the worse for wear, and as if danced over by a good many young folks.
The two little girls, who sat on the opposite sides of a little square table in the bay-window, were both between ten and eleven years old, but could not have been taken for twins, nor even for sisters, so unlike were their features and complexion; though their dress, very dark grey linsey, and brown holland aprons, was exactly the same, except that Sylvia's was enlivened by scarlet braid, Kate's darkened by black--and moreover, Kate's apron was soiled, and the frock bore traces of a great darn. In fact, new frocks for the pair were generally made necessary by Kate's tattered state, when Sylvia's garments were still available for little Lily, or for some school child.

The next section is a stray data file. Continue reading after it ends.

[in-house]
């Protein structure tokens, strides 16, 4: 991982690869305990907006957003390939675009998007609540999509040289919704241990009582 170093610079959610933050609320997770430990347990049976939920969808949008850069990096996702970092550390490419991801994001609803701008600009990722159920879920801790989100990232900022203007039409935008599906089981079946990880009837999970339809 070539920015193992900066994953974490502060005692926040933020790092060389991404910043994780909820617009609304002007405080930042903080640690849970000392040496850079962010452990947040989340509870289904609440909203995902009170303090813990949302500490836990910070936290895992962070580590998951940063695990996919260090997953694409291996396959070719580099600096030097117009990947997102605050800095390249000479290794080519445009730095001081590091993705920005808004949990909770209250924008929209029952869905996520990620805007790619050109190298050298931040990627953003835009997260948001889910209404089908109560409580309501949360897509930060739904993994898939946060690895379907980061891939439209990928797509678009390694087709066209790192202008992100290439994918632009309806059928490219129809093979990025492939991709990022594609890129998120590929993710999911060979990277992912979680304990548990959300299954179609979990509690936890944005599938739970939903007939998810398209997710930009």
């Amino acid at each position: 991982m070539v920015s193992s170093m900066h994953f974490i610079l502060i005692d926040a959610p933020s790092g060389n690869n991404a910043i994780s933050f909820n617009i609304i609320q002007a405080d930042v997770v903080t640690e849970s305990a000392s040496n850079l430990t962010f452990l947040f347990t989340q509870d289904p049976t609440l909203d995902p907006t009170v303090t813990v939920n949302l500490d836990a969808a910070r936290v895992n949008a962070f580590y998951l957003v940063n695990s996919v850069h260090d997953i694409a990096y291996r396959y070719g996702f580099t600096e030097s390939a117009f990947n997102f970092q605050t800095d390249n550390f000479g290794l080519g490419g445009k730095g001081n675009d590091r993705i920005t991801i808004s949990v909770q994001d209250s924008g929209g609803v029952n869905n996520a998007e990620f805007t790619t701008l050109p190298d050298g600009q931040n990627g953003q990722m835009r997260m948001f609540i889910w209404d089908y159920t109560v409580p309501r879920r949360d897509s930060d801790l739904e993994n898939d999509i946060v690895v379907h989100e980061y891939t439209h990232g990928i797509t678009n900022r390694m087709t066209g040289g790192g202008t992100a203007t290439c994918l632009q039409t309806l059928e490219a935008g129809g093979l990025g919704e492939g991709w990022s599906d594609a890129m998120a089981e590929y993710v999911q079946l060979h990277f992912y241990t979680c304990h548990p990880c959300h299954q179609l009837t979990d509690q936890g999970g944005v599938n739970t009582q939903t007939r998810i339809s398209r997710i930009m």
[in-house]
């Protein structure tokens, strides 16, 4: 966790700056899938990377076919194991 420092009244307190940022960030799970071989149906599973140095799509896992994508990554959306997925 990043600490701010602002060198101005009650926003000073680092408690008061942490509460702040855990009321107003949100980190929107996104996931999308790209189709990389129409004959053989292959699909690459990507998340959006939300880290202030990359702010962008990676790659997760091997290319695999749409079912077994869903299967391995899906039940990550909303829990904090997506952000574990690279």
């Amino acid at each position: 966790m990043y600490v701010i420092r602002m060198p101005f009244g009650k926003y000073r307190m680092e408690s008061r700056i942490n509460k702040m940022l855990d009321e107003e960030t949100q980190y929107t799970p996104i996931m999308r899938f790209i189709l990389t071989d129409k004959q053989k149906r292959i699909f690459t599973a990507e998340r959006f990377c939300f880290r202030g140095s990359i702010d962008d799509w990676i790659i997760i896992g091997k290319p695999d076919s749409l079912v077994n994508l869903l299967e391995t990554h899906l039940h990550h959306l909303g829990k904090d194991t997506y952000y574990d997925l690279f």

Sylvia's brown hair was smooth as satin; Kate's net did not succeed in confining the loose rough waves of dark chestnut, on the road to blackness. Sylvia was the shorter, firmer, and stronger, with round white well-cushioned limbs; Kate was tall, skinny, and bro